Articles tagged with: How to
Life In LoFi’s hands-on guide to upgrading to iOS 7. More than any previous iOS update, iOS 7 will break things that you may depend on. I took the plunge early. Here’s what you need to know.
Cool Link: Perspective Correction – A short guide to perspective distortion and correction in photography.
“Why are my buildings falling over?” iPhoneographer Misho Baranovic explains perspective, linear distortion, and more — and how to correct it.
Over at our friends iPhone Life Magazine, iPhoneographer Geri Centonze shares a way to use Hipstamatic to create iPhone photo filters for other apps.
Every iPhone and iPad sold comes with a remote shutter release for the camera. This is a basic iPhone photo tip, but if you haven’t seen it before it’s a great one.
There is something magical about a great black & white photograph. The tools have simplified the process but knowing when to process for color or for black and white isn’t always apparent. Photographer Sid Peña’s tutorial on shooting black and white photographs and getting the best results.
Here’s a cool tip recently posted to the LensFlare Studio Facebook page. It’s a quick and slick tip for using LensFlare Studio to add great-looking lens aberrations with Photoshop.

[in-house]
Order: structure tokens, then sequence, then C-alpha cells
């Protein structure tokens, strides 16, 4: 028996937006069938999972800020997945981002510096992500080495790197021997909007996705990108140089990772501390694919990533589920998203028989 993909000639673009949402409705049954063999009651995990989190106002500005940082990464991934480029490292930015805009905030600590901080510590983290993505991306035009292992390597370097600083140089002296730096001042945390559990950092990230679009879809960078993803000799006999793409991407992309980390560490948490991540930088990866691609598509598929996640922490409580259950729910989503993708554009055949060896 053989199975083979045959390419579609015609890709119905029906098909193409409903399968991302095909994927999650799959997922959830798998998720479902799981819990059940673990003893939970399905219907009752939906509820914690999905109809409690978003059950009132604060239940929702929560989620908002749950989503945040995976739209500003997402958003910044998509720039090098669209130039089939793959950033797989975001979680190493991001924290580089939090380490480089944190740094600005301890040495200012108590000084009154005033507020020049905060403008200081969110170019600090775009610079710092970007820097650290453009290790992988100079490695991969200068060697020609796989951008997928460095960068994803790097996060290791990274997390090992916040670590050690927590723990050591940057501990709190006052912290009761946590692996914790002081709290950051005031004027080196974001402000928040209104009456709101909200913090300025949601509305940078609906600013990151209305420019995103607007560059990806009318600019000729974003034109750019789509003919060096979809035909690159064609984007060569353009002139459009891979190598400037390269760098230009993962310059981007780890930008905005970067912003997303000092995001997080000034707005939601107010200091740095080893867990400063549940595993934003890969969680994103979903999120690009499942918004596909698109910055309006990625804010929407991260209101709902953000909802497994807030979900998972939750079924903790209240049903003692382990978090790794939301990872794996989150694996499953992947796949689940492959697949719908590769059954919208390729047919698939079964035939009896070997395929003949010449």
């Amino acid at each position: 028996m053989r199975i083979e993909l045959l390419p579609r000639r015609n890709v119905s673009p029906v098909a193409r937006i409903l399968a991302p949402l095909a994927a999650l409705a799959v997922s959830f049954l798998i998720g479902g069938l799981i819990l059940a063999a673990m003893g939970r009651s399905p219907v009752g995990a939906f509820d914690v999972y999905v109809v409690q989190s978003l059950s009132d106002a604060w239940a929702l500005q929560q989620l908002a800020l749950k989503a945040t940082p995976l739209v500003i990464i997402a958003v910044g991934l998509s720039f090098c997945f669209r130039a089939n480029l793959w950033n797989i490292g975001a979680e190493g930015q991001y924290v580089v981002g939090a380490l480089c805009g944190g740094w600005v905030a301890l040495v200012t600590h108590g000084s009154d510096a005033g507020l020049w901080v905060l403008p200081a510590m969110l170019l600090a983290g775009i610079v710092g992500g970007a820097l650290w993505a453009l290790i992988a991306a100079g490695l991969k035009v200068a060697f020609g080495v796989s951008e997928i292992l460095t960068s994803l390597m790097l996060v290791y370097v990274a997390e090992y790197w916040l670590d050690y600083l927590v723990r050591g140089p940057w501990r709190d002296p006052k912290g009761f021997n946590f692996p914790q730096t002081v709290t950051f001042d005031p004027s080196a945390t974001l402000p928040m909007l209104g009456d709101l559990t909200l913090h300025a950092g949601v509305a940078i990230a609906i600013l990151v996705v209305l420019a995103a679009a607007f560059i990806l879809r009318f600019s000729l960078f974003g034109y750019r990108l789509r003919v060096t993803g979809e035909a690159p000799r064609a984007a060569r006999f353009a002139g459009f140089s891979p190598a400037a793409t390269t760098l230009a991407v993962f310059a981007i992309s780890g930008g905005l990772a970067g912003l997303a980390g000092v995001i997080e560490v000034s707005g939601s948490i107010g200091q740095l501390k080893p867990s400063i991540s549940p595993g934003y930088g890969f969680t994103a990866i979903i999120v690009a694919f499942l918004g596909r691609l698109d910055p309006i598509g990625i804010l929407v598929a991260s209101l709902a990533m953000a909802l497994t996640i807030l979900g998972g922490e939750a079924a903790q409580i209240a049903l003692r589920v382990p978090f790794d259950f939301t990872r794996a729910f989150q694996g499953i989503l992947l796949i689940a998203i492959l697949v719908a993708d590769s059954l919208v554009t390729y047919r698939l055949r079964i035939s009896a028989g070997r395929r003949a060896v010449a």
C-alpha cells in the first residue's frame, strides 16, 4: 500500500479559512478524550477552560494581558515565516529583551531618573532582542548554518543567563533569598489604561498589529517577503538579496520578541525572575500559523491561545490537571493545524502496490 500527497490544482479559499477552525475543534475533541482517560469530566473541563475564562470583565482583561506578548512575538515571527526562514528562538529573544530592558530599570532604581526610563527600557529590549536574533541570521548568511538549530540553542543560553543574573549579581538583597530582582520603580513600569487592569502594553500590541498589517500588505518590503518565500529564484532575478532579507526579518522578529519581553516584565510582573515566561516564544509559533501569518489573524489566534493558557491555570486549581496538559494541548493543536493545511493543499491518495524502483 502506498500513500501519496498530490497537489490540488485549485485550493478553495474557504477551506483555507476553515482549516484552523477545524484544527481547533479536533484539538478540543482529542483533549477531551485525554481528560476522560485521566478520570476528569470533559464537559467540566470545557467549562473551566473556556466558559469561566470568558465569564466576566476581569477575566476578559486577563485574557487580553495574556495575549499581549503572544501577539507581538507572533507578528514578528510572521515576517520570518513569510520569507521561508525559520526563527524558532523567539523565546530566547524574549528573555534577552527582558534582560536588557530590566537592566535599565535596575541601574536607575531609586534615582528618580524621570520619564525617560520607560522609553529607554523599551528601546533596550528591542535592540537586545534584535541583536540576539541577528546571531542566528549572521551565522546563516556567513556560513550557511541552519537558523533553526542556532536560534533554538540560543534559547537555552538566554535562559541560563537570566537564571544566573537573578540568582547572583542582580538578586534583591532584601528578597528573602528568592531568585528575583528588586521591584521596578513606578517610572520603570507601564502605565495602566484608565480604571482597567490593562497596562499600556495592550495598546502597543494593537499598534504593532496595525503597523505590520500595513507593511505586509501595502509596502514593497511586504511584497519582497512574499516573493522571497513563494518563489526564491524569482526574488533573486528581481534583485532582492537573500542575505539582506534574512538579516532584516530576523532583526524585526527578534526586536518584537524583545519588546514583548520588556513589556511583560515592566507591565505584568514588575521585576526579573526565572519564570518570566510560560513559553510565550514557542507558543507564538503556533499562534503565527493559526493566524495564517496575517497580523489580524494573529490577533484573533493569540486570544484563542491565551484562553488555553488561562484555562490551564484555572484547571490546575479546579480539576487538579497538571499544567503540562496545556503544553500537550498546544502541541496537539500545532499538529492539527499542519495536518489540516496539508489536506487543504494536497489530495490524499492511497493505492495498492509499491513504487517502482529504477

It’s no secret that Hipstamatic app has many thousands of happy users the world over. Many of them however, are a little mystified by some of its features. The ‘Favourites’ feature is perhaps, the most useful and yet the most under-used of all. Here’s how to get the most out of it.
iPhoneographer Dilshad Corleone is featured in this great, inspirational, well-shot video with some great advice for shooting, composing and telling a story with an image.
If you want super quick access to your iPhone camera, to add amazing spot metering to the generic camera or to take pictures without anyone knowing, as well as some cool non-photographic tweaks, then ‘Jailbreaking’ your iPhone or other device may be for you.
We get questions. “What exactly does Cortex Camera do?” Cortex Camera is actually a pretty cool app to have in certain situations, including low-light situations and others where reduced noise is desirable.
The rapid-fire, four image strip was designed for facial portraiture. However, for photographers who think outside the booth, some forethought can produce interesting results.
Many iPhoneographers prefer to watermark their images with photographer and copyright information. In the name of simplicity, the © symbol is nowhere to be found on the standard iPhone, iPad and iPod Touch keyboard. Here are a few quick and easy-ish ways you can make a real one instead of the alternate and less attractive (c).